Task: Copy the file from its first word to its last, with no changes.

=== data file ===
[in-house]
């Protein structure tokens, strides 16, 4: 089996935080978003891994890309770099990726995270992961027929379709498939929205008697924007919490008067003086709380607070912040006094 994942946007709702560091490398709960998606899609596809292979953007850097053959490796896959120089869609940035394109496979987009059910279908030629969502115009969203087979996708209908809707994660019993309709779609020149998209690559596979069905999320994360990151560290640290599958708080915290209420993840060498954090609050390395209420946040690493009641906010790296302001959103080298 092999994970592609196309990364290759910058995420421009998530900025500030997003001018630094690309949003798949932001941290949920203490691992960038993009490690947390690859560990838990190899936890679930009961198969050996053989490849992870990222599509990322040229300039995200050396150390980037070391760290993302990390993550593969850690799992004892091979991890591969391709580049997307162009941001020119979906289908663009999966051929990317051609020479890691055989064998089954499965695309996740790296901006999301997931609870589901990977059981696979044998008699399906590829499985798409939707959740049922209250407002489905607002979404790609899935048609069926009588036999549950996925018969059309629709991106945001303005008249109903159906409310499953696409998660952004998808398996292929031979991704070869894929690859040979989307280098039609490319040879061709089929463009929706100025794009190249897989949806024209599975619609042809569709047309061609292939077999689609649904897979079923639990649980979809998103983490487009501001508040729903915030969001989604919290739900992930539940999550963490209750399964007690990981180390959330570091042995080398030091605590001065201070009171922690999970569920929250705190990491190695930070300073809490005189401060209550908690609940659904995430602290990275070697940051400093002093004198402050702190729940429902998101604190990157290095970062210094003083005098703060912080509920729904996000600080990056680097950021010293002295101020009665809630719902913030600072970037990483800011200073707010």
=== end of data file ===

[in-house]
């Protein structure tokens, strides 16, 4: 089996935080978003891994890309770099990726995270992961027929379709498939929205008697924007919490008067003086709380607070912040006094 994942946007709702560091490398709960998606899609596809292979953007850097053959490796896959120089869609940035394109496979987009059910279908030629969502115009969203087979996708209908809707994660019993309709779609020149998209690559596979069905999320994360990151560290640290599958708080915290209420993840060498954090609050390395209420946040690493009641906010790296302001959103080298 092999994970592609196309990364290759910058995420421009998530900025500030997003001018630094690309949003798949932001941290949920203490691992960038993009490690947390690859560990838990190899936890679930009961198969050996053989490849992870990222599509990322040229300039995200050396150390980037070391760290993302990390993550593969850690799992004892091979991890591969391709580049997307162009941001020119979906289908663009999966051929990317051609020479890691055989064998089954499965695309996740790296901006999301997931609870589901990977059981696979044998008699399906590829499985798409939707959740049922209250407002489905607002979404790609899935048609069926009588036999549950996925018969059309629709991106945001303005008249109903159906409310499953696409998660952004998808398996292929031979991704070869894929690859040979989307280098039609490319040879061709089929463009929706100025794009190249897989949806024209599975619609042809569709047309061609292939077999689609649904897979079923639990649980979809998103983490487009501001508040729903915030969001989604919290739900992930539940999550963490209750399964007690990981180390959330570091042995080398030091605590001065201070009171922690999970569920929250705190990491190695930070300073809490005189401060209550908690609940659904995430602290990275070697940051400093002093004198402050702190729940429902998101604190990157290095970062210094003083005098703060912080509920729904996000600080990056680097950021010293002295101020009665809630719902913030600072970037990483800011200073707010």